Daily Low-dose Aspirin Therapy: Pros & Cons
by Madeleine Beckman
Edited by Richard Strongwater, MD
Some 30-million Americans who are at least 40 years old take a small daily dose of aspirin (81 mg) in an attempt to prevent cardiovascular disease, cancer, and even dementia. Of these individuals, over 6-million Americans self-medicate with aspirin each day, taking the drug without a doctor’s recommendation.
Pro: A low daily dose of aspirin thins the blood, which can help prevent heart disease and clots that may lead to a heart attack or stroke.
Con: This same low daily dose of aspirin may increase the risk of hemorrhagic stroke, gastrointestinal bleeding, and stomach-ulcer development.
The use of daily low-dose aspirin therapy is a complex issue. In 2018, the results of three major clinical trials prompted the American Heart Association (AHA) and the American College of Cardiology (ACC) to change clinical practice guidelines, recommending against routine use of aspirin in people over age 70 and individuals at increased risk of bleeding with no existing cardiovascular disease (CVD). In March 2019, the AHA and the ACC recommended against routine use of low-dose aspirin in people at greater risk of bleeding (eg, those with peptic ulcer) and in persons at least 70 years of age without either existing heart disease or history of stroke.
Recently, guidelines from the US Preventive Services Task Force stated that low-dose aspirin therapy was recommended for “…the primary prevention of CVD and colorectal (CRC) cancer in adults aged 50 to 59 years who have a 10 per cent or greater 10-year CVD risk, are not at increased risk for bleeding, have a life expectancy of at least 10 years, and are willing to take low-dose aspirin daily for at least 10 years.” The report also noted that low-dose daily aspirin is still indicated to help reduce repeated heart attacks and strokes.
In a study recently published in the Journal of the American Medical Association, Zheng and others examined aspirin’s preventive benefits against cancer, finding “no overall association between aspirin use and incidence of cancer or cancer mortality…The findings of this study suggest that the association of aspirin with cancer outcomes is neutral, with no suggestion of harm or benefit from the available current evidence.” The authors also wrote that aspirin use “appears to reduce the risk ofCRC incidence after a latency period of approximately 10 years. The effect on CRC mortality was similar.”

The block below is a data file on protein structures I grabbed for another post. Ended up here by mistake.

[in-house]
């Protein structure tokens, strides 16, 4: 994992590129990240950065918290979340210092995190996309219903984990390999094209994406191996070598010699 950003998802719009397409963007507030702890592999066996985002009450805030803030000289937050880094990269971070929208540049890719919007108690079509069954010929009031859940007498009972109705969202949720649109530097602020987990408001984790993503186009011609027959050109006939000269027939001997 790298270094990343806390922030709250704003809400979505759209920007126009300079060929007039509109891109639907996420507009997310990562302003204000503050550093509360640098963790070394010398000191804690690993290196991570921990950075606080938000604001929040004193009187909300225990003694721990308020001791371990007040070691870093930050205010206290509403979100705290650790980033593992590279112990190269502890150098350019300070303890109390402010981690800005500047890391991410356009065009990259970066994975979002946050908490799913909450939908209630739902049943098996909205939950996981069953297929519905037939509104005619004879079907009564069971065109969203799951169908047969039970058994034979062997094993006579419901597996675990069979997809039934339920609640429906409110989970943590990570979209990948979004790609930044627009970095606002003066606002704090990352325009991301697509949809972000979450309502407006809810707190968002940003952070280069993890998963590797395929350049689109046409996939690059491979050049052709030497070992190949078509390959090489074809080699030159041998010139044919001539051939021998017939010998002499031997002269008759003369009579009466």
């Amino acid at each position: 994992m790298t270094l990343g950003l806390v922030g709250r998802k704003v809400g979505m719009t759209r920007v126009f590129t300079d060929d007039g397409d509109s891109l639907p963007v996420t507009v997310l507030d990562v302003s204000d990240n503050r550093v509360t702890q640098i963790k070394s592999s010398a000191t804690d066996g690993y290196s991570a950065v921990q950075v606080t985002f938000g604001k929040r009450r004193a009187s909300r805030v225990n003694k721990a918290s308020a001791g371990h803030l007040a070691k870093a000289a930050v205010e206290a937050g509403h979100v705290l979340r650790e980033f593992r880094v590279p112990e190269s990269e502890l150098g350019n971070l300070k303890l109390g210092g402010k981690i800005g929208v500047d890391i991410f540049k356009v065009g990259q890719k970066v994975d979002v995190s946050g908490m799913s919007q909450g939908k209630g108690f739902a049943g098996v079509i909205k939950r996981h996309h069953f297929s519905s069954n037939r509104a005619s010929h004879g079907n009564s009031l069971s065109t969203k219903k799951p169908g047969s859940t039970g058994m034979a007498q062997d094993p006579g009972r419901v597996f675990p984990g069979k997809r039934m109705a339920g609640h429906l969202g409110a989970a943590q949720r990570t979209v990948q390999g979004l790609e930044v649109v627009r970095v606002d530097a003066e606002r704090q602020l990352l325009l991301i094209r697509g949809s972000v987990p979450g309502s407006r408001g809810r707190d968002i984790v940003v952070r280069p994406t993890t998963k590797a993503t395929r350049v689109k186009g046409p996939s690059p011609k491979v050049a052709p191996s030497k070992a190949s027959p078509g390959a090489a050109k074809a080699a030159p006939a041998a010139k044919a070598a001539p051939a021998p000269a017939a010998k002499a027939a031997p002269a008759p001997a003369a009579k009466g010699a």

First, Do No Harm
Results of the meta-analysis A Study of Cardiovascular Events in Diabetes (ASCEND)concluded that since early trials showed aspirin benefits in certain populations, the risk of vascular events (ie, myocardial infarction, stroke, cardiovascular death) in secondary prevention populations has fallen. Although significant, these and similar findings may still present difficulties for physicians who advise patients not at risk for CVD to refrain from taking preventative aspirin.
The American Medical Association recommends that physicians ask patients if they are taking unprescribed daily aspirin and advise them about the benefits versus risks. Instead of taking a baby aspirin, persons not at risk should consume a heart-healthy diet, exercise regularly, control blood pressure and cholesterol (including use of a statin, if indicated), quit smoking, and maintain a healthy weight.
Takeaway for Patients
Patients should not self-medicate with aspirin. Instead, they should consult with their physicians about starting low-dose aspirin therapy. Further, suddenly stopping low-dose aspirin therapy may have a rebound effect that could trigger a blood clot and increase the risk of a heart attack. Therefore, anyone deciding to stop self-prescribed aspirin therapy should speak with a physician before making changes that may result in serious consequences.
Editor’s note: When a patient asks me about stopping low-dose aspirin that was started without medical consultation for primary prevention, I am reluctant to stop it, especially if the patient has at least two major cardiovascular risk factors (eg, family history for cardiovascular disease, high blood pressure, dyslipidemia, diabetes, smoking, obstructive sleep apnea, obesity). If I am in doubt, I obtain an ultrasound of the carotid arteries to determine the degree of atherosclerotic plaque and/or a coronary calcium score by computed tomography scan to help identify an additional layer of risk.
ABOUT THE AUTHOR
Madeleine Beckman is a writer and editor specializing in medicine & wellness. She teaches Narrative & Reflective Writing at NYU School of Medicine in the Division of Medical Humanities, and Creative Nonfiction with Denver University. Her books are available online. madeleinebeckman.com
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